Industrial Ops Cloud – A Two Horse Race
Five years ago, there were still 10+ vendors that had a credible chance at becoming the cloud leader for industrial operations. Now it is easy to tell which vendors have left the race and which are still running at a break-neck pace. For those that have left, either executives chartered with the endeavor moved on (GE, Google) or the strategy has moved to partnerships and enabling multi-cloud environments (IBM, SAP). Some are still trying – but with little success inside the factory (Oracle).
Both Azure and AWS now have a degree of accumulated advantage that makes it very unlikely any other vendor can catch back up. However, between these two front-runners, we still don’t know what the break down will look like – 80/20 or 60/40 – the difference amounts to tens of billions.
AWS Momentum and Headwinds
As LNS continues to be briefed by AWS and advise many of its clients – the path forward is still emerging. There is both significant momentum to capitalize on today and significant headwinds to overcome in the future.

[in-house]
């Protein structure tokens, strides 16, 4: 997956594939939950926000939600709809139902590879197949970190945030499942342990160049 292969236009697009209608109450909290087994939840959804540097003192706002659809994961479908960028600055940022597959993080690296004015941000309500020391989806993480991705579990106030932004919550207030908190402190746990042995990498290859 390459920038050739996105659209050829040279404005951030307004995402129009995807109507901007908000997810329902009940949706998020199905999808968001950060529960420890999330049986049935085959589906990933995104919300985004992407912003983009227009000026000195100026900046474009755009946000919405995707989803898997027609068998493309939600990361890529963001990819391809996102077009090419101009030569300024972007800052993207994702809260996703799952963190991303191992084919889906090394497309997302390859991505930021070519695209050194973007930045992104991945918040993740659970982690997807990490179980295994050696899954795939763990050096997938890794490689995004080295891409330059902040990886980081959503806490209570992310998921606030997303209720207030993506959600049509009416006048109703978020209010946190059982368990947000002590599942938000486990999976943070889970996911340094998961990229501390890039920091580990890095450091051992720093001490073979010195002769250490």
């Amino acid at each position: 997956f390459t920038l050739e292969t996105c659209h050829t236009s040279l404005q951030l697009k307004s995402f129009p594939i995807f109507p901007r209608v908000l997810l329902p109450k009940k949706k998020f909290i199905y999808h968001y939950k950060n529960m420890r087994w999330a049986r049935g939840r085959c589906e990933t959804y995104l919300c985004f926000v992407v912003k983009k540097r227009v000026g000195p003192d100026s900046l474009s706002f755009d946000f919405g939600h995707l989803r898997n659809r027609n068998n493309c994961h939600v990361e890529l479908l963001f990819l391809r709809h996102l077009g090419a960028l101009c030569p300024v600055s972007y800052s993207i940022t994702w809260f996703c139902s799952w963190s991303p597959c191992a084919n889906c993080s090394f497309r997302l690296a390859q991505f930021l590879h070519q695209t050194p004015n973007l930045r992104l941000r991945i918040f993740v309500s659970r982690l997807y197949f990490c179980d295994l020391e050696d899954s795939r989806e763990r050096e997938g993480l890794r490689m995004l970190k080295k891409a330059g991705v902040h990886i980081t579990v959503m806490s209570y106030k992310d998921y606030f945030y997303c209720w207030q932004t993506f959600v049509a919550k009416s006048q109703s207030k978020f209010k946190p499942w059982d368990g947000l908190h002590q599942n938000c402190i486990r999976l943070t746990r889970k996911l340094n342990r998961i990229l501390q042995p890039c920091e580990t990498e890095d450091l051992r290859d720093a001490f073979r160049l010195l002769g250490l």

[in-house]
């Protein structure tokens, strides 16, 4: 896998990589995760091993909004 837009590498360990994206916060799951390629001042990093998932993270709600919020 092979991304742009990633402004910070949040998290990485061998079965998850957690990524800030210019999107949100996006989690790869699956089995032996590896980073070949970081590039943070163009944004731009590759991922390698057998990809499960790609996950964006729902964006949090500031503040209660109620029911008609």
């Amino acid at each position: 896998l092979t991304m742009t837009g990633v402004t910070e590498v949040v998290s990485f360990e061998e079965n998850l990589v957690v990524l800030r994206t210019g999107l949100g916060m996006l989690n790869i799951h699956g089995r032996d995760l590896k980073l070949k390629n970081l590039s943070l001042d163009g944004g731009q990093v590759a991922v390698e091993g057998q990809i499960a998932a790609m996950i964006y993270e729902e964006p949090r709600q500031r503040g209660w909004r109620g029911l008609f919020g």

- The AWS ecosystem is starting to grow. Siemens, the world’s largest automation vendor that also has PLM, MOM/MES, and an IIoT Platform in its $4B software portfolio, has chosen AWS as its preferred partner in the space.
- Industrials are starting to make enterprise commitments to AWS, including Georgia-Pacific and Volkswagen for its Industry 4.0 initiative.
- AWS continues to make significant investments in industry-specific hiring and providing co-investment $$ for customers and partners
- AWS Outposts Hybrid offering is a step in the right direction, but does not yet address all off-line use cases needed for some remote operations.
- Data science and ML skills at industrial companies will continue to lag Silicon Valley companies for the foreseeable future. The vision for democratizing ML for all is one that will resonate with the industrial space. With the release of SageMaker Studio, Experiments and Debugger, AWS are making ML easier with these toolsets and with managed services like Amazon Forecast that uses machine learning for highly accurate forecast. ML is becoming more accessible but there is still a skill gap for a process or manufacturing engineer to directly jump in and begin building.
Recommendations for Industrials
Other than specific geographic and regulatory requirements (China and ALIBABA Cloud), there are very few compelling reasons to look beyond AWS and Azure for cloud capabilities in industrial operations. This mainly leaves architectural and risk considerations to address.